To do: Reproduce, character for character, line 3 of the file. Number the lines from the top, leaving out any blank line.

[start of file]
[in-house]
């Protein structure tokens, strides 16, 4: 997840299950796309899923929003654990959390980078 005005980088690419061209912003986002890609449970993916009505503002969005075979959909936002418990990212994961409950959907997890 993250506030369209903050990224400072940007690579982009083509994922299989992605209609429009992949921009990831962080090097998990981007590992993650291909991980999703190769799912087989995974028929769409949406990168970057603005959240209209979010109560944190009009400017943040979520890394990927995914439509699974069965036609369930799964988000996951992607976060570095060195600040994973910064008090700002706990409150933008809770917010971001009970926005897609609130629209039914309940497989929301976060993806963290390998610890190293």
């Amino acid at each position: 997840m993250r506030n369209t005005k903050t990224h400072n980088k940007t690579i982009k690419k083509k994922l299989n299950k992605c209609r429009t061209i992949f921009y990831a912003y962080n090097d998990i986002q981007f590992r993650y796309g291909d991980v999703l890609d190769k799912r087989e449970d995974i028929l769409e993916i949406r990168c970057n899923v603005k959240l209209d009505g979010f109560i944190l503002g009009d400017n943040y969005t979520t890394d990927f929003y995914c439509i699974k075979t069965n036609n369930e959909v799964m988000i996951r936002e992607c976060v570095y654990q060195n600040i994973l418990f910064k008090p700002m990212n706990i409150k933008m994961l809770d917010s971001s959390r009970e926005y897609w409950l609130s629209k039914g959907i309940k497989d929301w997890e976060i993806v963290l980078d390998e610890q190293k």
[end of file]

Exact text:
């Amino acid at each position: 997840m993250r506030n369209t005005k903050t990224h400072n980088k940007t690579i982009k690419k083509k994922l299989n299950k992605c209609r429009t061209i992949f921009y990831a912003y962080n090097d998990i986002q981007f590992r993650y796309g291909d991980v999703l890609d190769k799912r087989e449970d995974i028929l769409e993916i949406r990168c970057n899923v603005k959240l209209d009505g979010f109560i944190l503002g009009d400017n943040y969005t979520t890394d990927f929003y995914c439509i699974k075979t069965n036609n369930e959909v799964m988000i996951r936002e992607c976060v570095y654990q060195n600040i994973l418990f910064k008090p700002m990212n706990i409150k933008m994961l809770d917010s971001s959390r009970e926005y897609w409950l609130s629209k039914g959907i309940k497989d929301w997890e976060i993806v963290l980078d390998e610890q190293k």